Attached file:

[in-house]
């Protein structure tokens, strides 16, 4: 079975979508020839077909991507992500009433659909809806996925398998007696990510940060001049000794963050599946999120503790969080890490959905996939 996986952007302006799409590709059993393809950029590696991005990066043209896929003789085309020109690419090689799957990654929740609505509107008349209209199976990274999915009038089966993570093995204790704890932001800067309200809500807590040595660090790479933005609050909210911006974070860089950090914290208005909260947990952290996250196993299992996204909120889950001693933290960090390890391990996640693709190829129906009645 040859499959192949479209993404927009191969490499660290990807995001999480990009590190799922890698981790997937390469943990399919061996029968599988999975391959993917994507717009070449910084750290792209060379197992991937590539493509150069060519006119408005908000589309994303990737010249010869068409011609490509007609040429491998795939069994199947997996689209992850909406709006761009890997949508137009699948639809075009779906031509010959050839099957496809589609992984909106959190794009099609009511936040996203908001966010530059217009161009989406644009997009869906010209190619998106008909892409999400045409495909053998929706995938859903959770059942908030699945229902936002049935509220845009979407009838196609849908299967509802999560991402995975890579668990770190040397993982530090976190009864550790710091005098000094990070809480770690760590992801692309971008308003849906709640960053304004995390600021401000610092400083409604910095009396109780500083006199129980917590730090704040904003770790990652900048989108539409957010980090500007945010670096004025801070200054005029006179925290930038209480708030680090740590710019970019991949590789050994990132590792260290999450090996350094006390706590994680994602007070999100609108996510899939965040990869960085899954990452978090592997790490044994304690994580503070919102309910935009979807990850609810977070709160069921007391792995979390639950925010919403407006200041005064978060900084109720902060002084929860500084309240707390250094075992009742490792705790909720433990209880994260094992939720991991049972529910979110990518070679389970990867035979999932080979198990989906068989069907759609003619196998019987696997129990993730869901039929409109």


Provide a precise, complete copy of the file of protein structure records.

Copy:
[in-house]
């Protein structure tokens, strides 16, 4: 079975979508020839077909991507992500009433659909809806996925398998007696990510940060001049000794963050599946999120503790969080890490959905996939 996986952007302006799409590709059993393809950029590696991005990066043209896929003789085309020109690419090689799957990654929740609505509107008349209209199976990274999915009038089966993570093995204790704890932001800067309200809500807590040595660090790479933005609050909210911006974070860089950090914290208005909260947990952290996250196993299992996204909120889950001693933290960090390890391990996640693709190829129906009645 040859499959192949479209993404927009191969490499660290990807995001999480990009590190799922890698981790997937390469943990399919061996029968599988999975391959993917994507717009070449910084750290792209060379197992991937590539493509150069060519006119408005908000589309994303990737010249010869068409011609490509007609040429491998795939069994199947997996689209992850909406709006761009890997949508137009699948639809075009779906031509010959050839099957496809589609992984909106959190794009099609009511936040996203908001966010530059217009161009989406644009997009869906010209190619998106008909892409999400045409495909053998929706995938859903959770059942908030699945229902936002049935509220845009979407009838196609849908299967509802999560991402995975890579668990770190040397993982530090976190009864550790710091005098000094990070809480770690760590992801692309971008308003849906709640960053304004995390600021401000610092400083409604910095009396109780500083006199129980917590730090704040904003770790990652900048989108539409957010980090500007945010670096004025801070200054005029006179925290930038209480708030680090740590710019970019991949590789050994990132590792260290999450090996350094006390706590994680994602007070999100609108996510899939965040990869960085899954990452978090592997790490044994304690994580503070919102309910935009979807990850609810977070709160069921007391792995979390639950925010919403407006200041005064978060900084109720902060002084929860500084309240707390250094075992009742490792705790909720433990209880994260094992939720991991049972529910979110990518070679389970990867035979999932080979198990989906068989069907759609003619196998019987696997129990993730869901039929409109």